We had a very good chat this evening about a wide variety of subjects and managed to avoid talking about any announcements by the Prime Minister (for most of the time).
The Alzheimer’s Society report: ‘Worst hit: dementia during coronavirus’
Peter gave a summary of the report. You can find the report (and links to background information) here on the Society’s web site. The Society states “Since coronavirus (COVID-19) lockdown on 23 March, an Alzheimer’s Society investigation has discovered family and friends have spent an extra 92 million hours caring for loved ones with dementia, due to the double whammy of lockdown making dementia symptoms worse, and the chronically underfunded social care system leaving them nowhere else to turn. “
The group recognised many of the issues highlighted. We have regularly discussed the effect of the current restrictions on the mental health of carers. While our members welcomed the Society’s recommendations there were reservations about the influence the Society might have on the government. There was also a view that people with dementia and their carers had disappeared from the government’s list of priorities.
Dementia Carers Count training
One of the group had been on a free training event with Dementia Carers Count and recommended that others have a look at what was on offer. We had previously had a good report on this training from another member of the group here. You can find out more information about Dementia Carers Count, their training events and annual conference here.
Visiting a care home
The pandemic rules are changing on a regular basis, so care homes have to change their arrangements, often at short notice. We were told about the experience with one home. It had now gone into ‘Pro Active Lockdown’. The result was that visits were restricted to one person outside the home seeing their loved one through a window and speaking via a telephone. Visitors were also not expected to travel by public transport so as to avoid the additional risks. From 16 October the home intended to use a ‘visiting suite’ – this is a room with a floor to ceiling perspex screen and an intercom system for speaking. Our group member intended to visit on the Friday, so we look forward to a report next time.
Sometimes care homes seemed to run without input on the care of their residents from loved ones. What should happen is regular case reviews. Tatiana advised members to be assertive with care homes to ensure that reviews were carried out, with input from all the appropriate people.
Where does it hurt?
When we have a pain, we generally have an idea of the cause. When you have dementia, making the link may be more difficult. A carer said his sister was resistant to taking her medication and reluctant to having a flu jab. She had a pain in her side which she thought might be caused/made worse by meds or jabs. The brother noticed her pulling a very heavy trolly up stairs after a shopping trip. The pain was on the same side as the straining to pull up the trolly. The brother was wary of getting into a protracted discussion about cause and effect. He also didn’t want to return to a discussion about his sister getting a new mobile phone. As he put it; “I haven’t got the fight at the moment”.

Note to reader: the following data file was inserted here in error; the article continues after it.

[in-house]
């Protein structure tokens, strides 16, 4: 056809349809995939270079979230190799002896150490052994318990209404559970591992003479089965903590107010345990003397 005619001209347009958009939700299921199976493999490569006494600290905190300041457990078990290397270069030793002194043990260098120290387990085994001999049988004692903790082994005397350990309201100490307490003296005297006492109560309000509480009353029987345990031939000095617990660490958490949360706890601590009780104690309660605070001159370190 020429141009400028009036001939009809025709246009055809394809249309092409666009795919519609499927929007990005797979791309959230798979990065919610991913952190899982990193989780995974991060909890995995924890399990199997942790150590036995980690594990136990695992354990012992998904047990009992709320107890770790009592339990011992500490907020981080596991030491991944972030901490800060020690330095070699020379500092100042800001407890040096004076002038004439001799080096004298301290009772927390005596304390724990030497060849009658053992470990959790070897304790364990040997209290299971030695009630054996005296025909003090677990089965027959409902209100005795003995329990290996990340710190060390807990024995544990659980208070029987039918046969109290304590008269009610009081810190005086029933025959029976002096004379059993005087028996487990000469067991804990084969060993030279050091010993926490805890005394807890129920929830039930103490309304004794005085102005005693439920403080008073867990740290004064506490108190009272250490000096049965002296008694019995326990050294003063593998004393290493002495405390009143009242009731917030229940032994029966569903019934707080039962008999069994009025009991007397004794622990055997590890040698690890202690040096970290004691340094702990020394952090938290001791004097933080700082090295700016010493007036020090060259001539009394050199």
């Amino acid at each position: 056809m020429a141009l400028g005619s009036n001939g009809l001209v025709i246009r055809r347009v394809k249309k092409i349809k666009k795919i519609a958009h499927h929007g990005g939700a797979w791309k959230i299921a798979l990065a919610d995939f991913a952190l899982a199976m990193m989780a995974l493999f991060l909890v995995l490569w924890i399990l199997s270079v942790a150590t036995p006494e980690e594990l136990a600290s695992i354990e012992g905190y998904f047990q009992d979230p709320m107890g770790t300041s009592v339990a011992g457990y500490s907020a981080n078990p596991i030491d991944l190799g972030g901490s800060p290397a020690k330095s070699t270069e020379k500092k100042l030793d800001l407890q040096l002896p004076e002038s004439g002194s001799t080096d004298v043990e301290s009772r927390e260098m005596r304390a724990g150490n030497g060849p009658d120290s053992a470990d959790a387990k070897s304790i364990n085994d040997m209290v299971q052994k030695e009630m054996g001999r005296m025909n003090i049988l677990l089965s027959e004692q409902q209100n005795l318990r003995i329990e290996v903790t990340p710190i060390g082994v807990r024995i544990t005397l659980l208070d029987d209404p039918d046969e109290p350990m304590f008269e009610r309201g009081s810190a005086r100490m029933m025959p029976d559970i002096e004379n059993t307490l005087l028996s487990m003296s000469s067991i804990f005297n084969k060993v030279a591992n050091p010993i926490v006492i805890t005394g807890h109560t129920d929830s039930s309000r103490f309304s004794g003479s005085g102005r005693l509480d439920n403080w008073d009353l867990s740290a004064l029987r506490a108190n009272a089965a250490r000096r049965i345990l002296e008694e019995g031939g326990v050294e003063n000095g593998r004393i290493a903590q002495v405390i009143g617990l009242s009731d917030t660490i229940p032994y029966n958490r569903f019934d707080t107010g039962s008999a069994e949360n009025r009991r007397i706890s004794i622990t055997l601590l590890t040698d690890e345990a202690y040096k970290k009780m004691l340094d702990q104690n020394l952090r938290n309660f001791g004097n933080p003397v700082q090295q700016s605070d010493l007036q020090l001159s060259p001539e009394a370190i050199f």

Avoiding potential problems
A carer said that she found that shop assistants often helped her by saying that an expensive item her mum wanted to buy was currently on-order or out of stock. This avoided an argument about buying something that the daughter considered unnecessary and/or too expensive. In effect the message was not a ‘No’ or ‘Yes’, but ‘Later’. As mum generally moved on and forgot about the item she had wanted, the issue was deflected.
Places to visit
The group had been taking opportunities to get out in the fresh air. Indoor places to visit were more of a problem. Janet said The Carers Centre seemed to have a very good approach to risk management. You can see more on their website, including a video tour of the premises, here. A carer said that Danson House (in Danson Park) did an impressive afternoon tea, photos and information here.
Not getting caught short
Not everyone is keen to talk about toilet troubles. We had a short discussion about incontinence products and free products on prescription – more information is on the NHS website here. Several members spoke positively about Tena products – their website is here.
Queuing to watch TV
What should you do when you want to watch TV in your living room, but the room is full of people and you have to wait for up to an hour to get a seat? If you have dementia with Lewy bodies you may well have recurrent visual hallucinations – this can include seeing people who are not there. Carers can help dispel the confusion, but left alone an individual can have considerable problems coping.
As usual, our members were mutually supportive, full of anecdotes and ideas. In difficult times it is encouraging to meet some of the people have recently “spent 92 million extra hours caring for loved ones with dementia”.